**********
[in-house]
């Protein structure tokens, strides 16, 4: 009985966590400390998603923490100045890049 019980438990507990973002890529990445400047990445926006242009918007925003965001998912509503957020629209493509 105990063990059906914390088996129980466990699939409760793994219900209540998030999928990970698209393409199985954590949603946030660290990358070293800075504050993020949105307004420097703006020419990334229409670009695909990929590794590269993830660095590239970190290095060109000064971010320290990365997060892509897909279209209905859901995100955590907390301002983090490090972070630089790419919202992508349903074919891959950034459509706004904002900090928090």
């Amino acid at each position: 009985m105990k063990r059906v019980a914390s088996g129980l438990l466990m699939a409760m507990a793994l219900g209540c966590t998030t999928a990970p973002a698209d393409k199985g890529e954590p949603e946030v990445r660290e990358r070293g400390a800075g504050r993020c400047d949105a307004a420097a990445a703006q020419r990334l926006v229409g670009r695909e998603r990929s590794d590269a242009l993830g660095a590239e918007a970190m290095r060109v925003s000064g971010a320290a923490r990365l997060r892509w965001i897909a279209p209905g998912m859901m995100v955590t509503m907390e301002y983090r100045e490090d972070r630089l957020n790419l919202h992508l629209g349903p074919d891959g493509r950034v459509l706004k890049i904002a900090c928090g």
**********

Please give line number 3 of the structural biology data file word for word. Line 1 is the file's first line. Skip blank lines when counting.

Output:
């Amino acid at each position: 009985m105990k063990r059906v019980a914390s088996g129980l438990l466990m699939a409760m507990a793994l219900g209540c966590t998030t999928a990970p973002a698209d393409k199985g890529e954590p949603e946030v990445r660290e990358r070293g400390a800075g504050r993020c400047d949105a307004a420097a990445a703006q020419r990334l926006v229409g670009r695909e998603r990929s590794d590269a242009l993830g660095a590239e918007a970190m290095r060109v925003s000064g971010a320290a923490r990365l997060r892509w965001i897909a279209p209905g998912m859901m995100v955590t509503m907390e301002y983090r100045e490090d972070r630089l957020n790419l919202h992508l629209g349903p074919d891959g493509r950034v459509l706004k890049i904002a900090c928090g």